We Saw 9% Growth in 2022 by Expanding our Specialty Care

by | Dec 30, 2022 | Moving the Needle with Metrics

What was your biggest challenge in 2022?

We tend to struggle with really understanding the profitability structure with optometry. I view it very simply. Profit is a byproduct of filling the gaps in patient care. We’re very fortunate in this field. We have the ability, when inflation, or other outside influences challenge us, to leverage those expanded services. This really helps us stabilize our profitability and our cash flow. Specialty care provides us enormous opportunities to serve our patients and build healthy businesses.

Post-COVID meltdown – people are concerned about a looming recession. They are looking for more value than they did just a year or two ago. They used to simply accept our recommendations at face value, now they’re looking for a little more justification for their spending and expenses.

How did you get past those challenges?

The question then becomes, how do we negate some of these challenges? First, we want to stay true to our mission. We simply ask, “what do we have, what can we do for patients, and where are we not providing opportunities for patients that we should be?” In my mind, the answer really lies in the specialties within optometry.

1. Specialty Lenses

There are a number of patients who can benefit significantly by managing their care with specialty lenses. That focus actually brought us an increase in our specialty lens business of 28% between 2021 and 2022.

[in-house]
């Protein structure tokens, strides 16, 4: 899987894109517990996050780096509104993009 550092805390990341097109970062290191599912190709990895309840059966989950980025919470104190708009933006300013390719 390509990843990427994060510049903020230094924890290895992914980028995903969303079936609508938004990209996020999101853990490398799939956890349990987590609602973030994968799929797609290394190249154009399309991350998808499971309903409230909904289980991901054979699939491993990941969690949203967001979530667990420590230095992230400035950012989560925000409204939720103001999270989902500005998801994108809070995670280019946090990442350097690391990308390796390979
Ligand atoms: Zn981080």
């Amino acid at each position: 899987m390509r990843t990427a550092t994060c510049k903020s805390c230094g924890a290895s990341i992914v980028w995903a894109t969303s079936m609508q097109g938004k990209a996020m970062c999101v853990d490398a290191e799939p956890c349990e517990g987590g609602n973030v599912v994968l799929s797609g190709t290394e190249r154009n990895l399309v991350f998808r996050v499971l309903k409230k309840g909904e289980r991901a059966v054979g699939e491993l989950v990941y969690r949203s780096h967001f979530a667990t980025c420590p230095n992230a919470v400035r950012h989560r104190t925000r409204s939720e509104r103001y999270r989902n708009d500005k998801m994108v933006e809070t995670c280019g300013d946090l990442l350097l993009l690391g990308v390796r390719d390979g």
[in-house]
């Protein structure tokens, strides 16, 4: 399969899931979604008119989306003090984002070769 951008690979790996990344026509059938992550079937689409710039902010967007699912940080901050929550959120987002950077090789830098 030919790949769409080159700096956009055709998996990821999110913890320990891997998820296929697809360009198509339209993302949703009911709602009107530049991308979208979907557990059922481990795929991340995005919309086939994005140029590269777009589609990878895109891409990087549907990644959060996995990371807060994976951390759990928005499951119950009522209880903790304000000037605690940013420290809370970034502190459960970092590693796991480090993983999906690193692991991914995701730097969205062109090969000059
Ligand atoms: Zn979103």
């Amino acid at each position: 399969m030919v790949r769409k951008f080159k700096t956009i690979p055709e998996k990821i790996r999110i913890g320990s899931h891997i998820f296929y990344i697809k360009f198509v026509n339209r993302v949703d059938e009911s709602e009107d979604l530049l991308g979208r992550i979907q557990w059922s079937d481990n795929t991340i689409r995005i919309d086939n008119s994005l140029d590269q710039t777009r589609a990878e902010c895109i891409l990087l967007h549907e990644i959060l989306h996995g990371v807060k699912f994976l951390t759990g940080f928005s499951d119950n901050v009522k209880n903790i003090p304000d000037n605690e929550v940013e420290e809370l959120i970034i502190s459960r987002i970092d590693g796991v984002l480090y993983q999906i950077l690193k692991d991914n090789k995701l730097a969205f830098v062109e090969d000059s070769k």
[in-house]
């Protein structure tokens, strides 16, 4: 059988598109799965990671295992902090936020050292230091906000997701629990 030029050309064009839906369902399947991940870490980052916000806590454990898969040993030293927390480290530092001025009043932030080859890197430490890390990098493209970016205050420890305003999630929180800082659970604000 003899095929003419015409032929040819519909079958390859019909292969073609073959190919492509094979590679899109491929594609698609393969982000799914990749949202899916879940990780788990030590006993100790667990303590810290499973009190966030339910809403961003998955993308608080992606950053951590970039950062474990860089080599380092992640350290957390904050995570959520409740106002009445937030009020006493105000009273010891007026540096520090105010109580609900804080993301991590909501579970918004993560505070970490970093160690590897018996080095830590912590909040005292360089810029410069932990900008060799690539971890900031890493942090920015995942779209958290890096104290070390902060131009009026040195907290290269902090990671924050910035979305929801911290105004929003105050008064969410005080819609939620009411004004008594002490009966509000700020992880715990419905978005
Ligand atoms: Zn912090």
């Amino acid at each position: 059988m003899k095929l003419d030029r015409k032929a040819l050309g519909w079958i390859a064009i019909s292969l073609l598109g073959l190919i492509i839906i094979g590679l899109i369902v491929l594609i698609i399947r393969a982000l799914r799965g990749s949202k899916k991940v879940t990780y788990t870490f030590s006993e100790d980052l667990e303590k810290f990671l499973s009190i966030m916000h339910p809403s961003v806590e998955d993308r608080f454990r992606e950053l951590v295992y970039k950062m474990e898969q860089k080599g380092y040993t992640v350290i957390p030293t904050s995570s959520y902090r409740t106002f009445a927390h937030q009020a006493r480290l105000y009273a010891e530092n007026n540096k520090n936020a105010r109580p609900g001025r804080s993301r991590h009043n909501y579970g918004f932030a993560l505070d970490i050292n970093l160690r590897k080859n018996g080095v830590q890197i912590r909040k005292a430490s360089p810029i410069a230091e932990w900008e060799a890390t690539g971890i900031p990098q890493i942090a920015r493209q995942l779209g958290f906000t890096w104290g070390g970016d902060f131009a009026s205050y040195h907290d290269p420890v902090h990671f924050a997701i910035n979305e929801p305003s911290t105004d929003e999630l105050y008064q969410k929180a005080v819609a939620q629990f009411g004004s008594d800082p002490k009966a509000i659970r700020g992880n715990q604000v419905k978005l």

2. Ocular Surface Treatments

Compared to our dry eye procedures in 2021, our procedures for these patients grew by 33%. These are not necessarily just our patients, they may also be patients referred to us by colleagues who have heard about our services.

3. Medical Diagnostics

There are other things that come into this equation. For instance medical diagnostics – are we caring for the whole patient? One of the ways we measure that is by our utilization of the OCT scan. A growth of nearly 9% in that OCT occurrence tells me that our practice is doing a better job providing full-scope care to those patients.

Ultimately, all of this leads into one of the key metrics in optometry. I like to look at top-line revenue and then break it down one level. We take the number of refractions that we’ve performed in that same period, and just divide the revenue by the number of refractions. The more comprehensive care we provide those patients, the more we’ll see it reflected in a higher number for this metric. This is what I mean when I say that profit is a byproduct of full-scope patient care.

According to your metrics, what went well in 2022?

A few other things went well. When we examine our topline number, we’re up about 9% over 2021, and we still have a little time left in the year. So, we’re looking at a pretty good year, particularly for an established practice. What is especially interesting is that when you look at the revenue per refraction, we’re seeing variations between locations. So that’s one of the things we’re looking at right now, trying to figure out what’s causing those differences. These are interesting metrics that we’re looking at right now, but some of them we don’t have the full answers to, yet.

Can you share some of the strategies you used to achieve this growth?